“Prediction is very difficult, especially when it is about the future.”
Keith has taken his young lad, wife, and daughter up to his ancestral home of Thunder Bay, Ontario, so I’ve been handed the baton on the Early Look. In a similar spirit, I thought I’d quote someone from the land of my ancestors, Denmark.
One would think that Niels Bohr was a Danish version of Yogi Berra given the quote above. In fact, Niels Bohr was a physicist. Well, much more than a physicist really, Bohr was the Nobel Prize winner in Physics in 1922 for developing the Bohr model of the atom.
The man basically discovered how the most discrete parts of life work, and for such fine work his home country put him on a postage stamp, put him on the 500 kroner bill, had two elements named after him, and, get this, he even has an asteroid named after him. (As an aside, I’m starting to think my good friend and 12-time Olympic medalist in swimming, Jenny Thompson, got the raw end of the deal when she only got a swimming pool in her hometown named after her.)
Bohr also developed the principle of complementary, which states that “items could be separately analyzed as having several contradictory properties.” As we stare at our screens this morning trying to predict the future, this might have been his most valuable contribution.
While Europe is up small this morning, Asian got pounded over night. China is down more than 4% to a 8-month low and the Nikkei in Japan is down almost 3.5% (after a holiday earlier this week), its largest single day decline in over a year.
Yes, friends, the world is starting to have a freak out moment about sovereign debt. Global markets are getting pounded, Spain is seeing its cost of debt rise to levels not seen since the global financial crises of 2008, and Moody’s has piled on this morning saying contagion could threaten banks in “Portugal, Spain, Italy, Ireland and the U.K.”. While I woke up with a cold, the world, it seems, has Caught the Contagion.
When the world is freaking out though, it’s best to go back to science and facts when trying to predict the future. As it relates to the immediate term future, I’m going to focus on Bohr’s principle of complementary. These freak outs usually create the best buying opportunities, and within the European Union our favorite set up of long Germany and short Spain is one to focus on as they have “very contradictory properties”.
I’ve asked our European Analyst Matt Hedrick to provide a brief overview of some key economic metrics for these two countries, which are outlined below.
- Spain’s unemployment rate is north of 20%, which is almost 2x the EU average. The unemployed consists largely of recent immigrants (unemployment rate closer to 35%) and construction workers, which will be difficult to re-employ, and thus will keep unemployment high for some time.
- Spain’s budget deficit-to-GDP was 11.2% at the end of last year and has expanded this year. This is well beyond the danger zone of 10%, which typically highlights the increased potential for a debt default and increased borrowing costs.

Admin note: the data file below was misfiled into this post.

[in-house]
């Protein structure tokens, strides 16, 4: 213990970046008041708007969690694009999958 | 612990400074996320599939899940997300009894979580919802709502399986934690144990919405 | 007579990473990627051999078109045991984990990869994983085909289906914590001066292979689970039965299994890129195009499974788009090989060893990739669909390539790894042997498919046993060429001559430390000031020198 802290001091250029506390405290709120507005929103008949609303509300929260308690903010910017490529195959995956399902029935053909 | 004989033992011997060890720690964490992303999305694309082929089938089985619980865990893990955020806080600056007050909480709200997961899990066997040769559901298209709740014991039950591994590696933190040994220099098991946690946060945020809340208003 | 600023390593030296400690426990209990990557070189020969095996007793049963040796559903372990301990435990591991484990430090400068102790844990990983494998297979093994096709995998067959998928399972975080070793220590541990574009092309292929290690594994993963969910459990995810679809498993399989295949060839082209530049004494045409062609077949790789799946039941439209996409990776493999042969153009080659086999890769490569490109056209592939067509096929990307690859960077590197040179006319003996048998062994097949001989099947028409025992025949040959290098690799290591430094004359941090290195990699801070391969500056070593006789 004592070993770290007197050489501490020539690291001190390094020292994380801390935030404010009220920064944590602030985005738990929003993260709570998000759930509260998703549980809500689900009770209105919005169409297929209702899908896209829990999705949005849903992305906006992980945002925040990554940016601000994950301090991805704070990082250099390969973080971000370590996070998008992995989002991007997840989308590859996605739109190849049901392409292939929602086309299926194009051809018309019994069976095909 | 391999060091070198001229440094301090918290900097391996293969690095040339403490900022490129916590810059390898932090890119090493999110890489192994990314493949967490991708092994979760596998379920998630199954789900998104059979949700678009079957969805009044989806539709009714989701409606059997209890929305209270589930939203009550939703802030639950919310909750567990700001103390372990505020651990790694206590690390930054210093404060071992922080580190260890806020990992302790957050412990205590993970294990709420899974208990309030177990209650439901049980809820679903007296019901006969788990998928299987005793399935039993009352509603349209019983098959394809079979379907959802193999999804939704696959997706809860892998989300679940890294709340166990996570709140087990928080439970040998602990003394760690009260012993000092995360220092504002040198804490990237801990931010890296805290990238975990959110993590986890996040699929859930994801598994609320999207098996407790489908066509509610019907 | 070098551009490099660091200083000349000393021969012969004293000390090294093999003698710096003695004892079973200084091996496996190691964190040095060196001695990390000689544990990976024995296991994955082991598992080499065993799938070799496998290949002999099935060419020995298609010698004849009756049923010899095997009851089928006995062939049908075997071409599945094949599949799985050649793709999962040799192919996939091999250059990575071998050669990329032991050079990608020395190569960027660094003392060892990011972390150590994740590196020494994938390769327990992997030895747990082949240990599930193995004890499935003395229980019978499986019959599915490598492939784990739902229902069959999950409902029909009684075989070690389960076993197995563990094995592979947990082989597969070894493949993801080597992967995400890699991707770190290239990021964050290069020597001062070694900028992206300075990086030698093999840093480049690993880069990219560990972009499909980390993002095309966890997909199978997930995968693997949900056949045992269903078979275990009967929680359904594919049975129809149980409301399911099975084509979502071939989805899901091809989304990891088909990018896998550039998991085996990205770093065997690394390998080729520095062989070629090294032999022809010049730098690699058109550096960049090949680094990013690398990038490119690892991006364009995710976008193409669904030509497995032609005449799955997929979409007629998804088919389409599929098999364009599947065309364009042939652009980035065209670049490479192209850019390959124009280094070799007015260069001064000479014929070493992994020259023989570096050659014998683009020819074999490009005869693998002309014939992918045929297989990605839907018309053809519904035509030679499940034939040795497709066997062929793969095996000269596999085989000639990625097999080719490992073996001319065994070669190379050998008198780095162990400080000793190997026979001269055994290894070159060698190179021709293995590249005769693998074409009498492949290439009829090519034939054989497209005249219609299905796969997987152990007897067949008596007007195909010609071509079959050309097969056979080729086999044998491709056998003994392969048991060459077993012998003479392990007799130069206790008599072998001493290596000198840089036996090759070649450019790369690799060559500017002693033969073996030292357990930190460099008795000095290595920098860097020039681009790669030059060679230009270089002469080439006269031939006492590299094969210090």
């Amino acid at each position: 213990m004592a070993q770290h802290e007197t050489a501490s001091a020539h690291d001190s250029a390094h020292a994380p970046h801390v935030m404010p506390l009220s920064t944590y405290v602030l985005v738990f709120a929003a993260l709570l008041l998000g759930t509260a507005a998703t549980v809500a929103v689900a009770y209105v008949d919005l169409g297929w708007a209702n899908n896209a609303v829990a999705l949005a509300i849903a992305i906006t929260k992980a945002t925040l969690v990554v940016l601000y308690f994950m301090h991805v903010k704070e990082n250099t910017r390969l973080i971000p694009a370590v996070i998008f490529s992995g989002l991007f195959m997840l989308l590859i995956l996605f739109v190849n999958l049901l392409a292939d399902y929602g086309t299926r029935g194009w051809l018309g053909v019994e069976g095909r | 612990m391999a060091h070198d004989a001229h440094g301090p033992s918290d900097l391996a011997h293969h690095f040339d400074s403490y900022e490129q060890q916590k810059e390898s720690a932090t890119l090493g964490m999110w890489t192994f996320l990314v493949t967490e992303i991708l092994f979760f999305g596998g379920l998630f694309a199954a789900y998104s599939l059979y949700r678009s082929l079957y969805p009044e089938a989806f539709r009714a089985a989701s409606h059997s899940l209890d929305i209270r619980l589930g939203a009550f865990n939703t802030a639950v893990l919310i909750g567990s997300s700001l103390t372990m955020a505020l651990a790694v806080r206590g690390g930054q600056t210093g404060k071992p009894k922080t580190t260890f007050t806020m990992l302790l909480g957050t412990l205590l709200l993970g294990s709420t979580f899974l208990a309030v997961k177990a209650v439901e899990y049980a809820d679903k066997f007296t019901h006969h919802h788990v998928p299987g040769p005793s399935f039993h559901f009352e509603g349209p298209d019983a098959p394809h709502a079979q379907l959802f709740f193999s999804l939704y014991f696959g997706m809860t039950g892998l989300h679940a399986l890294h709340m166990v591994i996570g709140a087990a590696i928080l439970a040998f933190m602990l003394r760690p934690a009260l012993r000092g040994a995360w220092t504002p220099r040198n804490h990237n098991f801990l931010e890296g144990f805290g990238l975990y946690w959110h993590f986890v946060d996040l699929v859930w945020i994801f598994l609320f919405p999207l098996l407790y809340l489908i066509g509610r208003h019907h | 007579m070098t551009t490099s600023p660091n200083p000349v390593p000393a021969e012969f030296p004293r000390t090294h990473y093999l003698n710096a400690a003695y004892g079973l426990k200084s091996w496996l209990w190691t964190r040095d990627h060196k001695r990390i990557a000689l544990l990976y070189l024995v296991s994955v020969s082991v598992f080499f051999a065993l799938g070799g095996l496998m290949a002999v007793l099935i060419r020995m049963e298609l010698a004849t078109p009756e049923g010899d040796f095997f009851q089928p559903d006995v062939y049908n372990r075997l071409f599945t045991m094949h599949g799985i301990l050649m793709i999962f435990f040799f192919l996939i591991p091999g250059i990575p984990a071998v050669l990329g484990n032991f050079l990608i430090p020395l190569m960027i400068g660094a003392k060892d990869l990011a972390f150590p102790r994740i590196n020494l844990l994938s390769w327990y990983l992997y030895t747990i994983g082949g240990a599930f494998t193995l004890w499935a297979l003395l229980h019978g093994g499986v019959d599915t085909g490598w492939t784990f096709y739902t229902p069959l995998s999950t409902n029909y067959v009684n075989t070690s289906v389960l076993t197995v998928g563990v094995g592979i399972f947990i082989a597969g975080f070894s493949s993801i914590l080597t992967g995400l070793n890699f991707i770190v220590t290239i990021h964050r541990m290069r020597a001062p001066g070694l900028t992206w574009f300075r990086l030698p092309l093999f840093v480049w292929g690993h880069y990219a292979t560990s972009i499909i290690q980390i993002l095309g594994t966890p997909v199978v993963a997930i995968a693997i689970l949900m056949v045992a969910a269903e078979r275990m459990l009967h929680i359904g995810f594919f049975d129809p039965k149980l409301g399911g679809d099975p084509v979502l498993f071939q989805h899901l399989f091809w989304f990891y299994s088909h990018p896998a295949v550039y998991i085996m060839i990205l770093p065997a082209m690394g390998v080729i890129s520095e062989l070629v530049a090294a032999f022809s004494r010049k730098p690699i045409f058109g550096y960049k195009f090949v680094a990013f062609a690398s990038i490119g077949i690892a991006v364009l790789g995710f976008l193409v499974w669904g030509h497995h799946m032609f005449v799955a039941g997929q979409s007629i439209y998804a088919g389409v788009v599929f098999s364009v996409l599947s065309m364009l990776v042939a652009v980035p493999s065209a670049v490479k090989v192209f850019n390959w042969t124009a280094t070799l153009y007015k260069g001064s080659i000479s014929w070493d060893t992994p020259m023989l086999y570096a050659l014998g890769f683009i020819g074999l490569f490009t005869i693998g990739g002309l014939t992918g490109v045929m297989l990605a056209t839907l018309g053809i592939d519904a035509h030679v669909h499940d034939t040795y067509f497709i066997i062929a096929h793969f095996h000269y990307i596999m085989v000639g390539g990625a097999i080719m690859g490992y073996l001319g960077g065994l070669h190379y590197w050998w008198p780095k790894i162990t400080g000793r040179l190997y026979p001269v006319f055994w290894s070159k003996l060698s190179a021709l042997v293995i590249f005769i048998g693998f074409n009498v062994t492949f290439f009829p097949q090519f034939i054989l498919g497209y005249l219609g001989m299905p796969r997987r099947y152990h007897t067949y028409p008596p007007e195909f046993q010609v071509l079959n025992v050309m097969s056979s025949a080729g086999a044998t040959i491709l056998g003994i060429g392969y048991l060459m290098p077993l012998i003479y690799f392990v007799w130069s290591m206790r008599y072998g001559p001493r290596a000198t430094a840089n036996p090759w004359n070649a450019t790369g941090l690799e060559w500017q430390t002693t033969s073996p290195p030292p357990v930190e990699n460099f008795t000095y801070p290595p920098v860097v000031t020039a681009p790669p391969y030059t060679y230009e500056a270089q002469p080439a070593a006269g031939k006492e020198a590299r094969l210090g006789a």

- Spain’s economy at its peak was more than 20% driven by construction and real estate, which will not rebound any time soon. As a result, growth in the “recovery” has been anemic and GDP is expected to decline -0.4% in 2010.
- German unemployment has held steady in the low 8% level over the past 12 months, with recent improvement coming in last two months, falling to 8.0% in March and 7.8% in April. This outperformance over the Eurozone average (currently at 10%) is due to the success of the government’s short-time work program (Kurzarbeit), which buffered the impact of the economic downturn on unemployment.
- Germany’s budget deficit stands at 3.5% of GDP. We see this low figure as an extreme advantage, especially as the cost of capital rises for European states over the medium term.
- The decline of the Euro versus the USD stands to boost Germany’s large export base. Year-to-date the Euro is down 10.8% versus the USD. While GDP is forecast to grow under 2% this year, we expect Europe’s largest economy to outperform, especially as many of its peers are mired in sovereign debt.
While the points above are somewhat of a science in and of themselves, we’ve also represented this Sovereign Dichotomy in our Chart of the Day attached below. This chart outlines the divergences of unemployment in the two countries. Spain’s unemployment parallels that of economic leaders like Sudan and the West Bank, while German unemployment is amongst the lowest in the industrialized world and improving.
When the world Catches the Contagion, volatility will spike (as it has) and investors sell stocks, assets classes and countries indiscriminately. A quick application of Bohr’s principle of complementary tells the science-fearing team at Hedgeye one thing, not all members of the European Union are created equal.
“Prediction is very difficult” . . . especially when we make it so.
Keep your head up and stick on the ice,
Daryl G. Jones